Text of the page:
The Beverly Center has been “reimagined.” That's how Taubman Centers Inc., the corporation that owns the shopping mecca and spearheaded its recent $500 million remodel, describes it in press materials, and it's accurate in the sense that every detail, big and small, seems aimed at reflecting contemporary culture in a new way. Whether or not one thinks this is a good thing probably will depend on a variety of factors — including age, financial status and, most important, whether you're a local — but there's no denying the place has a new appeal.
Like all mall environments in Southern California, this one is full of deep-seated nostalgia for many, especially natives and premillennials. Before it broke ground 36 years ago, the land belonged to the Kiddieland Amusement Park, a place where the children of L.A. who lived west-ish would celebrate their birthdays riding ponies, Ferris wheels and merry-go-rounds.
After the Beverly Center opened in 1982, it was a novel attraction for all ages. It was a favorite destination for lovers of foreign and indie movies, which screened in its 14-screen multiplex on the top level. Many also recall the Bev for its then-hip new restaurant, the Hard Rock Cafe, which was the first in the United States and third in the chain. In addition to serving food, it showcased both local and big bands.
Growing up in L.A. many of us would go to the Beverly Center to snatch up colorful novelties and candy at Heaven, trendy fashion at Contempo Casuals or the pricier punky chick designs of Betsey Johnson. We'd also peek into the fancy shops we could never afford or join our moms at now long-gone department stores like the Broadway and Bullocks. If you didn't hang at the arcade called Starsky's as a kid, you might have danced the night away at clubs housed there in later years with names like Voila, Ava's and Tempest; one was even promoted by Married … With Children's David Faustino. There were plenty of parties on the roof and in the parking lot (which many cursed because it was hard to get out of) over the years, some for movie premieres, others for product promos. Mostly the upper level was about hanging out, eating and often celebrity-spotting, as the mall's locale made it one of the few places where normal folks could come into contact with the rich and famous.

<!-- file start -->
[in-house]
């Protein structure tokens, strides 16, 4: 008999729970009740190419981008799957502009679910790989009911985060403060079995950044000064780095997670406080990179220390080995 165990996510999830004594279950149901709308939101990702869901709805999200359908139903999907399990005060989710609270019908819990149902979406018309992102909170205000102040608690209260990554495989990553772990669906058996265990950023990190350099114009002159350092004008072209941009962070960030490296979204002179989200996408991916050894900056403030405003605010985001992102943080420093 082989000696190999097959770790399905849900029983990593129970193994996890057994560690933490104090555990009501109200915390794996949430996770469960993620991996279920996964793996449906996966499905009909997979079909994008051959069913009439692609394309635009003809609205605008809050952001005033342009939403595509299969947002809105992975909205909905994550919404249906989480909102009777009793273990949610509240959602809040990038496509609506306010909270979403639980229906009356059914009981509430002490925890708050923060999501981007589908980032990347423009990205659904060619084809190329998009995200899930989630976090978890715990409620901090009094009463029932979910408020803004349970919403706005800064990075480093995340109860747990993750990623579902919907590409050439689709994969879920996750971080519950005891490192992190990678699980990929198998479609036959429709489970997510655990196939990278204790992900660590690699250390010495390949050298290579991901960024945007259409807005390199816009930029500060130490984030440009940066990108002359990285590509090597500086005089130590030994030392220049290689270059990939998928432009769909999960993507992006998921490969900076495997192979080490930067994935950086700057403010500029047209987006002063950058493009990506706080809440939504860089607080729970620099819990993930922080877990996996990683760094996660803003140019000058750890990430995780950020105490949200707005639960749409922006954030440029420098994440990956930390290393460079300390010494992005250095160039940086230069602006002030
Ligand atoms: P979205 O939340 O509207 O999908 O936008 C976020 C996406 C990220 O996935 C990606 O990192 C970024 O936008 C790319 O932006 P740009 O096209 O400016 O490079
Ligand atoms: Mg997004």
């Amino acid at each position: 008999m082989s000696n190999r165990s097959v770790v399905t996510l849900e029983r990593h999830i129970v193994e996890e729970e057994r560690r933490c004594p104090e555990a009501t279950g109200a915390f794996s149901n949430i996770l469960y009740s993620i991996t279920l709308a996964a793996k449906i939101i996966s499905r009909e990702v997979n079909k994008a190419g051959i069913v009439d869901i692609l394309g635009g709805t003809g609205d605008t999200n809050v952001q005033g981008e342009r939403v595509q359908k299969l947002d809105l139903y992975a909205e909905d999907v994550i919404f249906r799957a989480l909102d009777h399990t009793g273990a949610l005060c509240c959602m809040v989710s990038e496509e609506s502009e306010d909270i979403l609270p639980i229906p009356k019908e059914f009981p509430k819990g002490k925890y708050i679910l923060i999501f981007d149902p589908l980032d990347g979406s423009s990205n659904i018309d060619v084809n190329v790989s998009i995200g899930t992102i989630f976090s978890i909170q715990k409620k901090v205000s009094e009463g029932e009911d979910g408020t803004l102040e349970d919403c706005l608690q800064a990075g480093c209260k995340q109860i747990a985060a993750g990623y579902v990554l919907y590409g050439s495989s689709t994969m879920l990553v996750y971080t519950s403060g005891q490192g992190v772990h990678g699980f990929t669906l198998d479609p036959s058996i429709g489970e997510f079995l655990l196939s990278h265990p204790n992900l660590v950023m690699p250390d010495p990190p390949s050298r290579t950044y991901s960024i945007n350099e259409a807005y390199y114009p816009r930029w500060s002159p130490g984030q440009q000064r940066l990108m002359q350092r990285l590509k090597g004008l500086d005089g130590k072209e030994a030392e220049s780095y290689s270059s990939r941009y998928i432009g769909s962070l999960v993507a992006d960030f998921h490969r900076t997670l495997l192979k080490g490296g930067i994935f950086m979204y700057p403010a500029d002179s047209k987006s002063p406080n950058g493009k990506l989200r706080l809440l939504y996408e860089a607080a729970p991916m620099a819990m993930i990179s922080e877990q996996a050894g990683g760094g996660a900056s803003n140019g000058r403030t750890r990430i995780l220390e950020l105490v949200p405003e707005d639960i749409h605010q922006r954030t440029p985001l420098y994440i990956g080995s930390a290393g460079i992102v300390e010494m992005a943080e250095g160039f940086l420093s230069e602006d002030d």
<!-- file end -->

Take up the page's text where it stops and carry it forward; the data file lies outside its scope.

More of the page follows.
The youth of today take mall life for granted and probably find it quaint — after all, they buy stuff online, and pretty much hang out online, too — but for older folk a visit to the mall was and kind of still is an experience. Though the Beverly Center looks really different, it also kind of looks the same, so it remains to be seen if it can re-establish itself as a place for experiences again, what with the Grove on Fairfax and Westfield Century City both vying for attention not far away.
The competition both online and from brick-and-mortar shopping hubs definitely took its toll on old Bev over the years, and if you went there anytime in the past couple years it was quite noticeable. The place felt like a neo-modern, very white, kinda sad ghost town.
The reimagined mall retains the same basic aesthetic, but there are some changes that make it feel fresh again. Sparkles/specks in the design are noticeable throughout, even in the selfie-ready elevators (don't forget to choose the floor you want before you get in; there are no buttons inside). There's well-placed greenery and a “Grand Court” area for chilling, with furniture, charging stations and a huge vertical digital LED screen projecting fashionable ads and promos for various shops.